A new Facebook page organized and managed by the Israeli Foreign Ministry has garnered the most followers among all of the ministry’s pages in various languages. The page’s goal? Providing a Facebook page for Iraqi citizens – yes, as in Iraq that, for all intents and purposes, is still “formally” in a war with Israel.

This rather remarkable piece of news is courtesy of Yonatan Gonen, who’s the head of the Foreign FB PAGE 2Ministry’s Arabic branch. It was the decision of the digital diplomacy division of the ministry to create a special page dedicated to Iraqis, especially for Israelis who would want to know more information geared towards an Iraqi audience.

The page, named “Israel in the Iraqi Dialect,” has garnered more than 1.5-million views. Interestingly, aside from the positive response from Iraqis, a lot of the requests from the past few months have come from Iranians interested to find out more about the lives of Iraqi communities. Much more interesting is that a lot of the positive responses have also come from Persian Gulf countries, and even Morocco.

Negative impact towards the page have come from neighboring countries, which Gonen theorized might be due to the fact that Israel has been at war with them for years. As such negative attitudes may have been generated and rooted compared to countries that aren’t in Israel’s immediate borders.


Israel in the Iraqi Dialect

The Arabic page of the Ministry made its debut in 2011 in a bid to reach the Israeli populace through a medium that is not generally mainstream media. This “unique” medium may hopefully help present various issues and trends in a unique manner as well. Posts on the page focus generally on “softer” themes such as religion, technology, sports, culture, and the arts.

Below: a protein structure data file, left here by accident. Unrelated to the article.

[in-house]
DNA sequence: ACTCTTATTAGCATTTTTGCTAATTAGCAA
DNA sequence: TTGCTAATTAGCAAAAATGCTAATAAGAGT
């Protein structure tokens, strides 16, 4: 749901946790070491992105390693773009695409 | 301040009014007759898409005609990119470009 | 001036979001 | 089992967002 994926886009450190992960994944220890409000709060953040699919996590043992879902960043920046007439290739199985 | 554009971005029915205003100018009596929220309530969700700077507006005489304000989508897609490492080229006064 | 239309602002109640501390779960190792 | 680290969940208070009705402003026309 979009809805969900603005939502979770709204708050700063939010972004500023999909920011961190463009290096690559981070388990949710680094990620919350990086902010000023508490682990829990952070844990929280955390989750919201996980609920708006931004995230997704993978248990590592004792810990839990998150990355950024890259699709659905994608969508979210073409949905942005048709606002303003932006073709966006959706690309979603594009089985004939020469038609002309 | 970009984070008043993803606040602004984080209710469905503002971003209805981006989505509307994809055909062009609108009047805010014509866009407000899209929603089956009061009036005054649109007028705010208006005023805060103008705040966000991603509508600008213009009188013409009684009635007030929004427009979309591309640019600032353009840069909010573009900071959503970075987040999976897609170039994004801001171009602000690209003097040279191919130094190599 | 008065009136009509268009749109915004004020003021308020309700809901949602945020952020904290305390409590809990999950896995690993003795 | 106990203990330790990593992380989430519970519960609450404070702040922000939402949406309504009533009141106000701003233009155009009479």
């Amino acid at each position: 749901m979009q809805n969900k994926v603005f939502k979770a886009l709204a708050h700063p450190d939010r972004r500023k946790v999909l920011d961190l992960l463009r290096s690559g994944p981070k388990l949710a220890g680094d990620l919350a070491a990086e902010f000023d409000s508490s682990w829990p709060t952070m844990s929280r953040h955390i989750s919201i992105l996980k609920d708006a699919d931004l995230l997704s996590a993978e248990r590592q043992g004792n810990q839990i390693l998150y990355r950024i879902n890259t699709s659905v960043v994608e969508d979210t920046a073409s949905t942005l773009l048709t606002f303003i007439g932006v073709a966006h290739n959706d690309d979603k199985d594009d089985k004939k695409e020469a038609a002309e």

Its page explained that its purpose is to create a fruitful dialogue and communication between the Iraqi and Israeli peoples. Hopefully, this will develop into feelings of understanding, rapprochement, and friendliness that may show the true face of Israel.

In terms of statistics, the Arabic-language version of the page had more followers than the Ministry’s page in English and other languages. For instance, the Arabic-language page outpaced its English, Spanish, and Farsi counterparts.

Regardless, the new page for Iraq has been said to be a new “digital embassy” of sorts that seeks to focus on content geared towards the Iraqi audience. These may be stories about the Israeli community, or points of similarities between the two cultures.

While Gonen said the Ministry has yet to reveal if they have other plans for such specialized pages but for other countries, the decision will more or less be dependent on the reception people may have on the page.

Yuval Rotem, director general of Foreign Ministry, said the page would hopefully meet the growing interest of the Arab world towards Israel, which social media is now allowing them to achieve. Neighbors and the global audience can now see Israel in a light that has never been done before.




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